Statue of the Capitoline Wolf
Located on Eroilor Boulevard, in front of the “Transfiguration” Greek-Catholic Cathedral, the Statue of the Capitoline Wolf, also known as the Statue of the She-wolf, was given to Cluj by the city of Rome in 1921 as a symbol of Latinity between Italy and Romania. Around the same time, “Roma madre” also gave bronze copies as gifts to Timișoara, Bucharest, Chișinău, and Târgu-Mureș.
The monument was placed in Piața Unirii, in front of the statue of Matthias Corvinus and the unveiling ceremony was held on September 28, 1921 was chaired by Iulian Pop, the first Romanian mayor of the city. The statue is made of bronze, an exact copy of the Capitoline she-wolf with Romulus and Remus, the founders of Rome’s future. The plinth of the monument of Cluj was provided with a relief of the Emperor Trajan, all work done in bronze by the sculptor Ettore Ferrari (1849-1930), and the inscription ALLA CITTÀ DI CLVJ, ROMA MADRE, MCMXXI
Four years ‘forced’ to stay away from Cluj
With the Vienna Award in 1940, during the forced exodus of a large part of the Romanian population, the statue was taken along the refugee path to be made safe. From 1940-1944, for security reasons, it was held in Sibiu.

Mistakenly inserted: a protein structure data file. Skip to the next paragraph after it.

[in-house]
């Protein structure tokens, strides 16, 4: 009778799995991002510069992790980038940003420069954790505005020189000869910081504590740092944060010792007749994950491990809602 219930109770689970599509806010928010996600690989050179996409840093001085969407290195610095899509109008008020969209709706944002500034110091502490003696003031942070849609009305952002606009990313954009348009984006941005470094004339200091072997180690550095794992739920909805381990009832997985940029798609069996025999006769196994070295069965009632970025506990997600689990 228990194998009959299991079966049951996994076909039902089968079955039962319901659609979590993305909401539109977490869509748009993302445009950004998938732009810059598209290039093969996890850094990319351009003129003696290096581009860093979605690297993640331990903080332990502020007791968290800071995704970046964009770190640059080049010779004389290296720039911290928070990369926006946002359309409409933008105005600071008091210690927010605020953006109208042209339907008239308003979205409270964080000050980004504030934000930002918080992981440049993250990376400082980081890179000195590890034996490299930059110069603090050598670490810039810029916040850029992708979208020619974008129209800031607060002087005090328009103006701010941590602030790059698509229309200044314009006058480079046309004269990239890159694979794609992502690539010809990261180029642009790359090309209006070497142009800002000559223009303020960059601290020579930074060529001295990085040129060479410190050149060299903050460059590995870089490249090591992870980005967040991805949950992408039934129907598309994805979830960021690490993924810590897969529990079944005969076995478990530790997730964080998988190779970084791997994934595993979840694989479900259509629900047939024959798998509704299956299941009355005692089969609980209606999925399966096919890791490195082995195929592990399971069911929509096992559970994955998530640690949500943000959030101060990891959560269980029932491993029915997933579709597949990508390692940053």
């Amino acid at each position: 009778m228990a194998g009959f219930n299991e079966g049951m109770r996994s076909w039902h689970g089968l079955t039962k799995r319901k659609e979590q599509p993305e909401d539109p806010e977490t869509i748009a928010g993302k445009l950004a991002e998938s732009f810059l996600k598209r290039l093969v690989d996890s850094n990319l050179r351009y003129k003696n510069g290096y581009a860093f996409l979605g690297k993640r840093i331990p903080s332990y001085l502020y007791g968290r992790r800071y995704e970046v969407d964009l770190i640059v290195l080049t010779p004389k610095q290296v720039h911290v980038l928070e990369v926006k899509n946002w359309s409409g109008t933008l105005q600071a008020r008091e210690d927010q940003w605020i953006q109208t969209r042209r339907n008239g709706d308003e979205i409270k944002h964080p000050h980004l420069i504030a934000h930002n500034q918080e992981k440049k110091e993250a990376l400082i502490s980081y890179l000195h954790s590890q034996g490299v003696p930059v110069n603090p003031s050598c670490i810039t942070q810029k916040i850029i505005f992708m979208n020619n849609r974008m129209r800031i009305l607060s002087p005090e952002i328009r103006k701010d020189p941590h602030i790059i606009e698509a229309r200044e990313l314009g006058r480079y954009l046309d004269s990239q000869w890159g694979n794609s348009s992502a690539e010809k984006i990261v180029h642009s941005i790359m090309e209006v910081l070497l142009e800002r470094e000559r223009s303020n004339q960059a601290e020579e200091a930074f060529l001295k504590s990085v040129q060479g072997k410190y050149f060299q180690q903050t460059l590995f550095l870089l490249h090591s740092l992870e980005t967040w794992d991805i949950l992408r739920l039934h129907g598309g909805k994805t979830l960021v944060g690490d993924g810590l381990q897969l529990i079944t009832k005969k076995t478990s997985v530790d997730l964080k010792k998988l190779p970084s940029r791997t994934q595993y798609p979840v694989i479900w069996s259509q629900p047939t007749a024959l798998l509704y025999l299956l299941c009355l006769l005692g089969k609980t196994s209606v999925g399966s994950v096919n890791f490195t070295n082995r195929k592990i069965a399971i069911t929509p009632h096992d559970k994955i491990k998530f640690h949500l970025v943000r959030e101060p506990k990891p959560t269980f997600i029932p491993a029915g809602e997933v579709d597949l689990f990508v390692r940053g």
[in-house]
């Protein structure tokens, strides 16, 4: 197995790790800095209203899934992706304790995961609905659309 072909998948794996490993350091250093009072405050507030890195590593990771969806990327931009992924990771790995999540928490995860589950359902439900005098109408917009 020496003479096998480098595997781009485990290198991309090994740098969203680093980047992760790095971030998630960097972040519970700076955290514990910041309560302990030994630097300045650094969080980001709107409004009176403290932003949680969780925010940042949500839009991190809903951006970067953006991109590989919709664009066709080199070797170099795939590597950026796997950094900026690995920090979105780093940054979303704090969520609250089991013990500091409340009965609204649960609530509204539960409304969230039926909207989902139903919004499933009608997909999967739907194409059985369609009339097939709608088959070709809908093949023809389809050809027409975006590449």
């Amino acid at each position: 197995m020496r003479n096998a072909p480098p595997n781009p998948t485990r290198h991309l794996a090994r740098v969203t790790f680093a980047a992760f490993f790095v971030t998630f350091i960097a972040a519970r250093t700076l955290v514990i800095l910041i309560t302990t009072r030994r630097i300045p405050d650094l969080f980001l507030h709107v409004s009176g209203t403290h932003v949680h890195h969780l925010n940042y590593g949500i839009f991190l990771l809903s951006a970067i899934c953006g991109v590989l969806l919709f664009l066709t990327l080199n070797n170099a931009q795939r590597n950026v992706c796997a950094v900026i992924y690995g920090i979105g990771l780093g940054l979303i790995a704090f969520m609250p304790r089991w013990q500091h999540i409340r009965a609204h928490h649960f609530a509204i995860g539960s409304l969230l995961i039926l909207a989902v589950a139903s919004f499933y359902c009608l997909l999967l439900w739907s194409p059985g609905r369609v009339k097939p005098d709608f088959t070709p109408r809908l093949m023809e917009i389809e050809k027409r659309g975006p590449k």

After the Second World War, the statue returned to Cluj, but the new political climate in place did not allow for the reinstallation of the statue in its original place, ie in Piața Unirii, so it was mounted in 1967 at the initiative of Professor Constantin Daicoviciu in front of the central building of the university. Here the statue remained until 1973 when he returned to Piața Unirii and its place in front of the university was taken by the statue of the Școala Ardeleană.
Altar in December ’89
On the 22nd of December 1989, a day after events took place in Piața Unirii where people were killed, a black flag was hoisted at the base of the statue was hoisted black flag. Candles burned for days near the statue of the she-wolf, even if the place of the altar was at the intersection from the Continental. Clujeans felt the need to come and hold a moment of silence for the fallen.
In 1994 the statue was taken from its location and replaced at the intersection of Eroilor Boulevard with Piața Unirii by the Memorandum Monument. This time, the She-wolf statue was moved to the Transylvanian History Museum, and was restored by the sculptor Alan Mocan. After restoration, the monument was moved to another place halfway down Eroilor Boulevard.
In 2006, at the start of the work to construct the pedestrian area, the statue was returned to the museum, where the sculptor Tiberiu Kolozsi subjected it to a new process of restoration. Finally, on November 29, 2008, the Capitoline Wolf was returned to its location on Eroilor, in front of the “Transfiguration” Greek Catholic Cathedral.
Something less well known is that one of the twins was stolen and turned into an angel for a crypt in the Central Cemetery. Fortunately, this important element of the statue was recovered, resuming his place in this beautiful monumental composition.